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Workshop Recap: Acknowledgement Works! Part 1: Giving Recognition

   
By: Kate De Jong , Director of People Development, Red Door Interactive
At Red Door Interactive, we respect each other. We pay attention and catch each other doing things well; then, we recognize those efforts. All-in-all we’re 100% Jerk-Free (hands-down, our favorite core value) and not stingy with praise. But... there are pitfalls to giving effective recognition, and if we tell the truth, there’s some awkwardness and embarrassment in accepting that recognition! Lucky for Red Door, we had an expert in the house this June. Christopher Littlefield, founder of Acknowledgement Works and consultant & coach, led us in a Lunch & Learn workshop to help us understand the finer points of how recognition works best. Here are some interesting takeaways I gathered from Chris specifically about giving effective recognition. Watch for a second post about receiving recognition gracefully. One: We go through a whole range of feelings when someone thanks us for a job well done. - (Not all of those feelings are positive.) Motivated, unbelieving, successful, singled-out, relieved, valued, embarrassed, suspicious, proud... the list goes on. No, we’re not schizophrenic, but we do relate to recognition in the context of all our past experiences. Remember that time when your 8th grade teacher asked you to stand and take a bow for writing your name, date, and period correctly at the top of your homework? Yeah! Now remember when she followed that with an admonition to all the slackers who didn't do it right? Yikes. Oh, wait,- that was me. What was your bad experience with recognition? If you've had any, you may prefer not to be recognized at all, or you may worry that there are ulterior motives for the kudos - especially if you got teased later that day for being the teacher’s pet. Two: Those ulterior motives we have when we acknowledge people undermine our integrity and can make the recognition seem hollow. Well-meaning managers, teachers, camp counselors, parents (kids, too!), have all couched recognition in conversations that really are about an entirely different intention. Here are some common ways that happens:

  • “Positive Pre-emptive” (AKA “Sandwiching”) Technique
    • Example: “Grace, you’re very good at writing blog posts! I just love the way you express yourself. But, you need to make sure you submit them to the Marketing department on time so that they don’t get behind on their deadlines. But really, keep up the good creative writing efforts.”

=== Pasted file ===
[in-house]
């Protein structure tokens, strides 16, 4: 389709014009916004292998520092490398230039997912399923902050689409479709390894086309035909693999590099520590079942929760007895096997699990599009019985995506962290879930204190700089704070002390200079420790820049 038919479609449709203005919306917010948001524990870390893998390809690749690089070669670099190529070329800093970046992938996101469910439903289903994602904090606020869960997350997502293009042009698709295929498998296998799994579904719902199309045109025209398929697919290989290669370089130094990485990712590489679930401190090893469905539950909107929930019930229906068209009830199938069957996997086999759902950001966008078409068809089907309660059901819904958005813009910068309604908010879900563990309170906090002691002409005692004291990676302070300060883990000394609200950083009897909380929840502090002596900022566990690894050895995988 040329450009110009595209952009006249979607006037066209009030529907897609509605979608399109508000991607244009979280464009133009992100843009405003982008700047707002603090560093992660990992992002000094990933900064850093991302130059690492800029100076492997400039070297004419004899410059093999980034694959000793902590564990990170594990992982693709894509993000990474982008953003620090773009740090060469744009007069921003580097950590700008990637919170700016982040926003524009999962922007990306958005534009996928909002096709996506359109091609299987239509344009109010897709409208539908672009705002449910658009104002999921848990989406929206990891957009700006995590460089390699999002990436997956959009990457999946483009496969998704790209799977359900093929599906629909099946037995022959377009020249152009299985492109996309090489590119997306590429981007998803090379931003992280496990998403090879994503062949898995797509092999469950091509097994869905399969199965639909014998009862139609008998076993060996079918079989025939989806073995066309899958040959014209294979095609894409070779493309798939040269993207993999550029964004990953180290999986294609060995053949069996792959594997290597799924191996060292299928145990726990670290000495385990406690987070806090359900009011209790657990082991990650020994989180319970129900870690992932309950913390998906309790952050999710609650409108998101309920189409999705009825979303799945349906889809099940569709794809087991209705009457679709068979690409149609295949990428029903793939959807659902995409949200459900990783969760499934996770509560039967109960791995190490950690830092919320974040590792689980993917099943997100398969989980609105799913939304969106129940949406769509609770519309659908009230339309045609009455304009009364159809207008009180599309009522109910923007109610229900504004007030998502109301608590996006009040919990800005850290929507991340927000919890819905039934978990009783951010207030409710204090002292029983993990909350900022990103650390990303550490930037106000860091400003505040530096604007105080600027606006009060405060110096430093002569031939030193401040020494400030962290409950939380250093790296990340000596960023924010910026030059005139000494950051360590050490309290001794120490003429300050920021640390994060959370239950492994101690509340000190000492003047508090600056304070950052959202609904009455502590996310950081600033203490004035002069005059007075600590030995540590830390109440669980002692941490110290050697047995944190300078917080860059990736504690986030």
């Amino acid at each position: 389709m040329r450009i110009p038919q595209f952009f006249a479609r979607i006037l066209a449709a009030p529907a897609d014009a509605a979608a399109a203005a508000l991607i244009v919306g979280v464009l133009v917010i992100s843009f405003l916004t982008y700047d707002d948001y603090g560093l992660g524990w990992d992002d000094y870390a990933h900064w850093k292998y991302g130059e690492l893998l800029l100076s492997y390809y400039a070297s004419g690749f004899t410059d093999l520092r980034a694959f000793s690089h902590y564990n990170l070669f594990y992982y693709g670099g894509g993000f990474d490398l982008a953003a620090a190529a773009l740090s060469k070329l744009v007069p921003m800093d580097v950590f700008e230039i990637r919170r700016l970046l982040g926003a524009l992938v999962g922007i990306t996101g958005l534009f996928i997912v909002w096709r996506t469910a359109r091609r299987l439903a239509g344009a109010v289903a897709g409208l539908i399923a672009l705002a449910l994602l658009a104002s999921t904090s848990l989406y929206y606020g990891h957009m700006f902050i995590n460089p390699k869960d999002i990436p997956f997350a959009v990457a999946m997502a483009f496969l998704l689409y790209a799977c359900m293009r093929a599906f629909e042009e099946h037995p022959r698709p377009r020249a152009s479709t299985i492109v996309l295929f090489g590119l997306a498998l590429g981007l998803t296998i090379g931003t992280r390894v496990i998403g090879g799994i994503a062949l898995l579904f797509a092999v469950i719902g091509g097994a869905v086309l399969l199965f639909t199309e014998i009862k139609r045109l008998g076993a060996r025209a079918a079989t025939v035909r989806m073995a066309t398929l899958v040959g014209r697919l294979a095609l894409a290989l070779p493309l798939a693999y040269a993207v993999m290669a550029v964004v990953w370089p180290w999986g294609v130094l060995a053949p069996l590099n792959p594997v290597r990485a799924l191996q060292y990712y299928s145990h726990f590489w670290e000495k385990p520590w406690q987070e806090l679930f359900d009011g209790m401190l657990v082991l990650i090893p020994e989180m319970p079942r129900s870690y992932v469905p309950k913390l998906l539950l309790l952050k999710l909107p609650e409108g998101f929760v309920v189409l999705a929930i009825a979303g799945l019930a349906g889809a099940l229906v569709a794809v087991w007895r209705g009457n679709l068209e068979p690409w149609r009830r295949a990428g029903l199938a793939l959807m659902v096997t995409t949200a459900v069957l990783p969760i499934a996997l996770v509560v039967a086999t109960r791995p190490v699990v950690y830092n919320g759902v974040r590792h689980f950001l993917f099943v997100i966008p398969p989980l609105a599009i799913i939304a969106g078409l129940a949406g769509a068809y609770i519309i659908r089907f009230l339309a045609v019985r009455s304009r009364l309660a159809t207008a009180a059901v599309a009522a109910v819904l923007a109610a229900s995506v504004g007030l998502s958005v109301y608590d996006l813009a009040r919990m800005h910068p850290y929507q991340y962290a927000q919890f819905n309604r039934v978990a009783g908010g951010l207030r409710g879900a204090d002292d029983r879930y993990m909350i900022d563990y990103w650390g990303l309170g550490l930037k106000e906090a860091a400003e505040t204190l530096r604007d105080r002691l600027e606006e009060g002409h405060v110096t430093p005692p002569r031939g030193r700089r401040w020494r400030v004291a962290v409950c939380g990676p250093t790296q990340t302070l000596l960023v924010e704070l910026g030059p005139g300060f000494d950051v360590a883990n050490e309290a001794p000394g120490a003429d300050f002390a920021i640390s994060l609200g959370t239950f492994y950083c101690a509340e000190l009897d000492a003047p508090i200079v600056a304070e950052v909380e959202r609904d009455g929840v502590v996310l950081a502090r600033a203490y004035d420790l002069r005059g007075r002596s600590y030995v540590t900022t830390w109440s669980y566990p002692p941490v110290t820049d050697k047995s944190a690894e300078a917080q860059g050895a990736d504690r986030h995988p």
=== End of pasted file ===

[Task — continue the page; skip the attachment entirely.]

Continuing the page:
• Intention: We do this to redirect poor behavior and probably intend to help a person develop/improve, but we add in the recognition to soften the blow of the negative feedback.
    • Result: The person receiving the feedback doesn't really hear what they should improve on, and she becomes conditioned to thinking that a compliment is going to be followed by a negative statement. There’s little uptake of the recognition or the request for behavior change.
  • “Butter Them Up” Technique
    • Example: “Mom, this dinner is one of the best you’ve ever made. Thanks for slaving in the hot kitchen to serve us a delicious meal! Can I have the car keys & $20 to go out with my friends?”
    • Intention: We want something and feel like we’ll be more successful getting what we want if we freely compliment the person who can grant our wish.
    • Result: Mom is not convinced that you really liked the meal. You may get the $20 and the car keys, but did you really earn it? The experience is hollow for both of you.
  • “Guilt-Praise” Technique
    • Example:
      • What you think to yourself: “Oh shoot, I really screwed up when I jumped all over Gregg for a delay in responding to that client’s voice mail. I just found out from the client that Gregg was quick & thorough and I had misunderstood the situation.”
      • What you say to Gregg: “Gregg, I really appreciate how dedicated you are to your job. I brought you your favorite coffee from Starbucks. Thanks!”
    • Intention: You want to find a way to make Gregg ‘like’ you; you want to make up for the mistake you made. So you give a compliment and hope he forgets you were a jerk.
    • Result: You lost Gregg’s trust (or at least made him wary) and he can see through you ploy to apologize by giving gifts.
Three: Don’t hinder your integrity by sending mixed messages. Give guidance and feedback for improvement when it’s needed. Ask for something you need when you need to. Apologize when you’ve done something wrong. Then, when you want to recognize someone’s hard work and impact they've had, they will believe you.     There’s more... watch for another blog post. Now you know the finer points about providing effective recognition. If you take these ideas to heart and work to provide someone authentic acknowledgement for a job well done, then you’re going to make a difference for that person. They'll likely feel valued and engaged and you’ll get the best from them in their future endeavors. The other half of the story is how we react when someone tries to recognize us. Watch for Part Two of this “Acknowledgement Works!” post to learn why recognition can feel so awkward and the effect we have when we sabotage the recognition. If you’re eager to know more right now, check out Chris Littlefield’s TedxBeruit presentation for a 15 minute look at our love/hate relationship to recognition.  

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